Tuesday, 6 February 2007

Controlling Anger and Tertib of Censure

As a general principle, the following hadith of Rasulullah SAW and its respective explanation teaches us:

Rasulullah SAW has ordered:

"Do not become angry."

From the outwardly meaning, it may seem that the order is to refrain from something natural and unacquired, namely, anger when motives for it exist. But actually - the true meaning of this hadith can be rephrased as:

"Control yourself when angry and restrain yourself from its bad consequences."

It is for this reason that a Muslim must learn how to censure / reprimand / reproach - whilst controlling his / her anger. Anger does have its place in Islam, as that is part of reprimanding and advising. To ensure that we use it properly, we must learn based on the rulings stipulated in the Shari'ah.


Censure has various degrees of severity and has specific rules.

Knowledge of the Wrong Act

The first degree consists of knowing the wrong act. One should not eavesdrop at another's house in order to hear the sounds of musical instruments, or try to catch the scent of wine, or feel for an object concealed beneath someone's shirt to see if it is a flute, or ask a person's neighbours to see what he is doing. But if two upright witnesses come and inform one that someone is drinking, one may enter his house and take him to task.

Explaining that Something is Wrong

The second degree consists of explaining that an act is wrong, since an ignorant person will often do something he does not know is blameworthy, but will stop when he finds out. So one must explain it politely, saying, for example: "People are not born scholars; we too were unfamiliar with many things in Sacred Law until scholars mentioned them to us. Perhaps there are not many in your hometown," and thus lead up to it diplomatically so the person understands without being offended. To avoid the evil of remaining silent when there is something wrong, only to commit the evil of offending a Muslim when able not to, it like washing away blood with urine.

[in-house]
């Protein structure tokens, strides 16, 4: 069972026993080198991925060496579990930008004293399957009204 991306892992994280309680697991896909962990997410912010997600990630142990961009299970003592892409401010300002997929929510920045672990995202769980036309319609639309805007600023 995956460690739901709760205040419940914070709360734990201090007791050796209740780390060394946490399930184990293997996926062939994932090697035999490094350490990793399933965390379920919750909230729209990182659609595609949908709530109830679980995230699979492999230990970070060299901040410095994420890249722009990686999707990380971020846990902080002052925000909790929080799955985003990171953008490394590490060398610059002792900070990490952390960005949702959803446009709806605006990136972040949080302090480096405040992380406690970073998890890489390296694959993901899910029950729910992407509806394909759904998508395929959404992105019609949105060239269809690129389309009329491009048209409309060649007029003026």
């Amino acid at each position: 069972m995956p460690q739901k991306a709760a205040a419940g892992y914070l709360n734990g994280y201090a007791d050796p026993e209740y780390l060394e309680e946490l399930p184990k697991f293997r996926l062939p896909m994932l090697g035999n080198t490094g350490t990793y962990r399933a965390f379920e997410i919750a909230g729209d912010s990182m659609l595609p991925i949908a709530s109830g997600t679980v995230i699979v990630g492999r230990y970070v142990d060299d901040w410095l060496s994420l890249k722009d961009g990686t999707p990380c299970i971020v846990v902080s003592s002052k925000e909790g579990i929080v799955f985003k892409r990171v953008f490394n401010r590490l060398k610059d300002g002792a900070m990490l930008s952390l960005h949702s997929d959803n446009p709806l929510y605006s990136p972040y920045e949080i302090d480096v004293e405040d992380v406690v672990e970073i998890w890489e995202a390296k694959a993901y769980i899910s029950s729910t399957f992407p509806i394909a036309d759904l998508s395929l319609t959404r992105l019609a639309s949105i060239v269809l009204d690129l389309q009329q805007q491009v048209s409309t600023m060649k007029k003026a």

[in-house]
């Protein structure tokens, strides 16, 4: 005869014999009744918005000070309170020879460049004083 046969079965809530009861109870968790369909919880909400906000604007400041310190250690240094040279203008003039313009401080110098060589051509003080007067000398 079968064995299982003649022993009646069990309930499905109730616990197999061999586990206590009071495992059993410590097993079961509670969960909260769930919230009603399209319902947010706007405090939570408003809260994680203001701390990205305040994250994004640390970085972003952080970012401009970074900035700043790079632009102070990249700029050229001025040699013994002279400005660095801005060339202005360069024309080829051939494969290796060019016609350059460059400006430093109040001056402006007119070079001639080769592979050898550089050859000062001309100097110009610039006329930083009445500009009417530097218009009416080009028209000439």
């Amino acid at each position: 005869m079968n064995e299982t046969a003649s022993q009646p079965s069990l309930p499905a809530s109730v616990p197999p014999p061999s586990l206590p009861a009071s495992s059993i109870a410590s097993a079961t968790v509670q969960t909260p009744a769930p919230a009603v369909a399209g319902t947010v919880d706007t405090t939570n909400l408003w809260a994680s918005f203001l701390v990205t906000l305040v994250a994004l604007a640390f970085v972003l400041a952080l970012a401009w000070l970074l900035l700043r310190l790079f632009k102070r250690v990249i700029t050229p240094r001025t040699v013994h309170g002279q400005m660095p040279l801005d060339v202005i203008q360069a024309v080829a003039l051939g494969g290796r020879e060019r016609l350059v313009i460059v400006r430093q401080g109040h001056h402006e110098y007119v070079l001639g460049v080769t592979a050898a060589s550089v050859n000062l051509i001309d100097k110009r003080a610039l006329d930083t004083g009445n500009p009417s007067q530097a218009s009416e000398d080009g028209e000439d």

Forbidding the Act Verbally

The third degree of severity is to prohibit the act by admonition, advice, and making the other fear Allah, mentioning the hadiths of divine punishment for it and reminding the person how the early Muslims behaved, all of which should be done with sympathy and kindness, not harshness or anger. The great danger here which one must beware of is that a learned person explaining that something is wrong may be proud of his knowledge and gloat over the lowliness of the other's ignorance, which is like saving someone from a fire by casting oneself into it. It is ignorant in the extreme, a deep disgrace, and a delusion from Syaitaan.

The touchstone and test for this is to ask oneself whether one would prefer the censured person to stop at his own or another's behest, or whether one would prefer to forbid him oneself. If reproving him is difficult and weighs upon one, and one would prefer that someone else do it, then one should proceed, for religion is the motive. But if it is otherwise, then one is following mere personal caprice and using the censuring of others as a means to display one's merit, then one should fear Allah and censure oneself first.

Cencuring with Harsh Words